This Lightning-to-HDMI adapter is my oldest adapter that’s still useful

2018 07 11 10.58.12 - for some reason we don't have an alt tag here

Back in late 2012, Apple switched from the old 30 pin connector to the new Lightning connector. For me, that meant that in upgrading to an iPad mini from an iPad 2, I’d have to buy a whole new set of accessories, including the VGA and HDMI adapters that I used a lot. I wasn’t exactly happy about it, as those adapters weren’t cheap. Many at the time berated Apple for using a proprietary connector, instead of just using one of the standards.

Now, more than five years later, the HDMI adapter has become my oldest adapter that’s still useful. I also still have the VGA adapter, though nothing in my life uses VGA anymore. These adapters have been with me through multiple iOS device changes, including a period of using an iPhone, up to and including my current iPad mini 4 and iPad Pro 10.5″.

I cannot say the same for any other adapter I have. Mini DP adapters would be closest, but none of those have survived physically for that long. I still have some mini HDMI and micro HDMI cables and adapters somewhere, and I had some MHL adapters before I threw them away years ago, as nothing uses that anymore – at least not MHL over micro USB. I have some accessories that use the Surface connector, which I have used for two generations of that device series, though I got them for the second Surface I had as the first one did not use that connector. I also have a USB C dongle with HDMI out on it, but I’ve never had a chance to use that part of the adapter as none of my USB C devices support it. My two USB C phones and my USB C tablet don’t support video output over anything, and my Nintendo Switch just uses the physical USB C connector with its own proprietary adaptation. “Standards”, you say?

On the charging front, things are even worse. I still have devices that charge over mini USB, along with the typical array of micro USB and USB C devices, and of course the iPads that charge with Lightning. I’ve tried to standardize some of these with magnetic cables that at least makes them all compatible with the same cable, but that system doesn’t go back to mini USB. I also have random leftover cables from different smartwatches, Nintendo handhelds, and so on. There’s probably still some old 30 pin adapters from SanDisk, Samsung, and Sony MP3 players somewhere if I look hard enough. Then there are the leftover QI chargers I have, which I’ve long given up on as wireless charging is just too slow.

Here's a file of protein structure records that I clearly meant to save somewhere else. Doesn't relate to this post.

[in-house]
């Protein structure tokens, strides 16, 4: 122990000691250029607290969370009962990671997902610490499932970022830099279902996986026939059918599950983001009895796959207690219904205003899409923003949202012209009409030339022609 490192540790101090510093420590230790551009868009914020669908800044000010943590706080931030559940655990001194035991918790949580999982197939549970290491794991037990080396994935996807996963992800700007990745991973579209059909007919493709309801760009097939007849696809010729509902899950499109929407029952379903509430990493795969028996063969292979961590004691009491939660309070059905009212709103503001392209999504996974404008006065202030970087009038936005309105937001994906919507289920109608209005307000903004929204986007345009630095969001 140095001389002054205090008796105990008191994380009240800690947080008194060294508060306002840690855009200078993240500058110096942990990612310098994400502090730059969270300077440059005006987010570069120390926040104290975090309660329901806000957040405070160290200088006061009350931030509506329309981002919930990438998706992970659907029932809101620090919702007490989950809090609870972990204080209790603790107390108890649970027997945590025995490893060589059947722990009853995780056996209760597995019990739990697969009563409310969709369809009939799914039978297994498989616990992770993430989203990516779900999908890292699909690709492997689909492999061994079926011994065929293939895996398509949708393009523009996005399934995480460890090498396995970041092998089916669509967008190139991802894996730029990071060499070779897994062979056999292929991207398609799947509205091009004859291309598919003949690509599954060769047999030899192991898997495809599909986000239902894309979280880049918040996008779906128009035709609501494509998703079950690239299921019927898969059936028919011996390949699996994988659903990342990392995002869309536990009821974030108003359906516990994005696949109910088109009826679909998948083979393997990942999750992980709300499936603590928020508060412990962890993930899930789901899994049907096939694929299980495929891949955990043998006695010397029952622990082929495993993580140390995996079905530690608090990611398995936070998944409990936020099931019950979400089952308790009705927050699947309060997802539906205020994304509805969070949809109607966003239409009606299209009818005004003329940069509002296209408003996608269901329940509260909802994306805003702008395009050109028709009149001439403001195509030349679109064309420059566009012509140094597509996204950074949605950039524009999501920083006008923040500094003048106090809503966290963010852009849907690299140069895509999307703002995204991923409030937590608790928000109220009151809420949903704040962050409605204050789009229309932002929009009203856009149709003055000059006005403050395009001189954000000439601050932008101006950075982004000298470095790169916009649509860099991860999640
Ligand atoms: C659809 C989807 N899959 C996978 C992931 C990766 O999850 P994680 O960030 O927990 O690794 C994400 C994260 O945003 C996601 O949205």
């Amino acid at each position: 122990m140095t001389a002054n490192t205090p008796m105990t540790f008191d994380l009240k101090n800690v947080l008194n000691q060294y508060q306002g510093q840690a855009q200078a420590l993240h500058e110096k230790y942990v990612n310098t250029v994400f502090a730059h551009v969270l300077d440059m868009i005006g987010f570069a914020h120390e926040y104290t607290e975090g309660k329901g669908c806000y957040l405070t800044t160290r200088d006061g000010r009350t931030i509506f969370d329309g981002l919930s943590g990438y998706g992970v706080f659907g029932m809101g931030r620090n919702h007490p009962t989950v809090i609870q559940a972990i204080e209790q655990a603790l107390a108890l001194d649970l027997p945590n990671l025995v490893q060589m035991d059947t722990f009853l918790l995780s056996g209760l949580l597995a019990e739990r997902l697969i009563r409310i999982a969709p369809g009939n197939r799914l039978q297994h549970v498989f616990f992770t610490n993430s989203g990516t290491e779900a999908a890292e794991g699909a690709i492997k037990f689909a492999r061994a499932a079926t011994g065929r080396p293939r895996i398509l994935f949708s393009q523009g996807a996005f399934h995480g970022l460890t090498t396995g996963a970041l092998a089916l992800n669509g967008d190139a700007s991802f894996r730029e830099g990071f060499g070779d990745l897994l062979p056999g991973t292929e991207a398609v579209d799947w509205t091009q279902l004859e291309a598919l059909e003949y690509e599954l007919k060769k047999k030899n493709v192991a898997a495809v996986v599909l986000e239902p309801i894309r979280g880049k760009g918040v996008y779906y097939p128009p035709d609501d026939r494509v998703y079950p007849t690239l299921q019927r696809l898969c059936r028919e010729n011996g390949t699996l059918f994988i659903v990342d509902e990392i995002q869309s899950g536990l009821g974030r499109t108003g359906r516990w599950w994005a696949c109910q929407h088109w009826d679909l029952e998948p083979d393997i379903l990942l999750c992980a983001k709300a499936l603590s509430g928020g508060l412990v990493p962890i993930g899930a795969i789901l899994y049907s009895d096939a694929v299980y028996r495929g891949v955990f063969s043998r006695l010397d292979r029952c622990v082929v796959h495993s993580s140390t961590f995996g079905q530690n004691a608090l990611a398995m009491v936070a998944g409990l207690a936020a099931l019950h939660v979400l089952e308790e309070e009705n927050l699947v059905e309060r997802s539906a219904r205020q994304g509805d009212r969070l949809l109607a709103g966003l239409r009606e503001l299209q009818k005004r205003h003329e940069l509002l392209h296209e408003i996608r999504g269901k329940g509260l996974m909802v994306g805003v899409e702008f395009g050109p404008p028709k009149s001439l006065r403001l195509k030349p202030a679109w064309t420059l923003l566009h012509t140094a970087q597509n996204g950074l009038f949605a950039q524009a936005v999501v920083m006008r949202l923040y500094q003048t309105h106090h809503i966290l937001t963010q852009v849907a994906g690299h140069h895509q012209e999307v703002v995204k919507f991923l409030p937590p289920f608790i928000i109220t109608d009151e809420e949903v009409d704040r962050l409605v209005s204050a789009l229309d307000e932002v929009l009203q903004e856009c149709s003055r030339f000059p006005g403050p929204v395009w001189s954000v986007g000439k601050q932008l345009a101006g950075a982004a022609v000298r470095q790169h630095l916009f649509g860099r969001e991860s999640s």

My point here is that the notion of a “standard” is pretty pointless when the standard changes so often, especially on top of older products that used proprietary connectors that the company stopped using or devices that are so small or weird that they “need” specialized connectors (e.g. smartwatches). USB C was supposed to fix this, but it’s up to the individual manufacturers what features they support, and they can even just use the connector. It’s why I have four USB C devices with a screen and an HDMI adapter that works with none of them.

I won’t speak for Apple’s other products, which have followed standards at random on top of its own magnetic connectors to the point of making everyone live the dongle life, but on mobile I think they’ve done pretty good. The Lightning connector may be proprietary, and accessories for it may be expensive, but at least it’s consistent. Not only do my current devices use that same connector, but unlike the Lenovo garbage I have for a phone and tablet, they actually support the accessories that use the connector.

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Andreas Ødegård

Andreas Ødegård is more interested in aftermarket (and user created) software and hardware than chasing the latest gadgets. His day job as a teacher keeps him interested in education tech and takes up most of his time.

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